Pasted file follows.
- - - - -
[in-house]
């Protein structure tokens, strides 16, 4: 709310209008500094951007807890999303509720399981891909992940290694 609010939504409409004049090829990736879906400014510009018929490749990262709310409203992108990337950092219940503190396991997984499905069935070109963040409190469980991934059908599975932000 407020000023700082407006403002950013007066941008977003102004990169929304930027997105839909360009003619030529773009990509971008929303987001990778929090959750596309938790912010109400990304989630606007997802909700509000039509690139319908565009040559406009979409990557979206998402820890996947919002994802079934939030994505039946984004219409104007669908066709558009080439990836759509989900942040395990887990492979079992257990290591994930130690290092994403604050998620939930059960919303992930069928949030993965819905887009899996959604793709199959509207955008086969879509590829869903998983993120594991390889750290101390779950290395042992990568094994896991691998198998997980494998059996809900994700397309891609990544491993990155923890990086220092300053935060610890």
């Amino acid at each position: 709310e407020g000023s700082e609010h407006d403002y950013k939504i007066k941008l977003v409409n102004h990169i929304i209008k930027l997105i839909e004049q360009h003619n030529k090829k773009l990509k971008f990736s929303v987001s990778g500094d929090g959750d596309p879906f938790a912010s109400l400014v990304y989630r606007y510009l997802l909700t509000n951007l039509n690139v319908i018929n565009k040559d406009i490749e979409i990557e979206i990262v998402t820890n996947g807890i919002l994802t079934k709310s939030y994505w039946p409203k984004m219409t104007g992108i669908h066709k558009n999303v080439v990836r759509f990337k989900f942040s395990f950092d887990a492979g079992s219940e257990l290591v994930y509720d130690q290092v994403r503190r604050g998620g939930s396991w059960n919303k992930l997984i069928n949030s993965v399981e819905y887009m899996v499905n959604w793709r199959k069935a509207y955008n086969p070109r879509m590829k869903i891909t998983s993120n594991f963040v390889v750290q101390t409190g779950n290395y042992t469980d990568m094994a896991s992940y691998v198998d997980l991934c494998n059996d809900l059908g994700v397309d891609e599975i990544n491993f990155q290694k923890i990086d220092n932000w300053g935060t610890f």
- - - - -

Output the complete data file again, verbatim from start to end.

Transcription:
[in-house]
């Protein structure tokens, strides 16, 4: 709310209008500094951007807890999303509720399981891909992940290694 609010939504409409004049090829990736879906400014510009018929490749990262709310409203992108990337950092219940503190396991997984499905069935070109963040409190469980991934059908599975932000 407020000023700082407006403002950013007066941008977003102004990169929304930027997105839909360009003619030529773009990509971008929303987001990778929090959750596309938790912010109400990304989630606007997802909700509000039509690139319908565009040559406009979409990557979206998402820890996947919002994802079934939030994505039946984004219409104007669908066709558009080439990836759509989900942040395990887990492979079992257990290591994930130690290092994403604050998620939930059960919303992930069928949030993965819905887009899996959604793709199959509207955008086969879509590829869903998983993120594991390889750290101390779950290395042992990568094994896991691998198998997980494998059996809900994700397309891609990544491993990155923890990086220092300053935060610890």
């Amino acid at each position: 709310e407020g000023s700082e609010h407006d403002y950013k939504i007066k941008l977003v409409n102004h990169i929304i209008k930027l997105i839909e004049q360009h003619n030529k090829k773009l990509k971008f990736s929303v987001s990778g500094d929090g959750d596309p879906f938790a912010s109400l400014v990304y989630r606007y510009l997802l909700t509000n951007l039509n690139v319908i018929n565009k040559d406009i490749e979409i990557e979206i990262v998402t820890n996947g807890i919002l994802t079934k709310s939030y994505w039946p409203k984004m219409t104007g992108i669908h066709k558009n999303v080439v990836r759509f990337k989900f942040s395990f950092d887990a492979g079992s219940e257990l290591v994930y509720d130690q290092v994403r503190r604050g998620g939930s396991w059960n919303k992930l997984i069928n949030s993965v399981e819905y887009m899996v499905n959604w793709r199959k069935a509207y955008n086969p070109r879509m590829k869903i891909t998983s993120n594991f963040v390889v750290q101390t409190g779950n290395y042992t469980d990568m094994a896991s992940y691998v198998d997980l991934c494998n059996d809900l059908g994700v397309d891609e599975i990544n491993f990155q290694k923890i990086d220092n932000w300053g935060t610890f």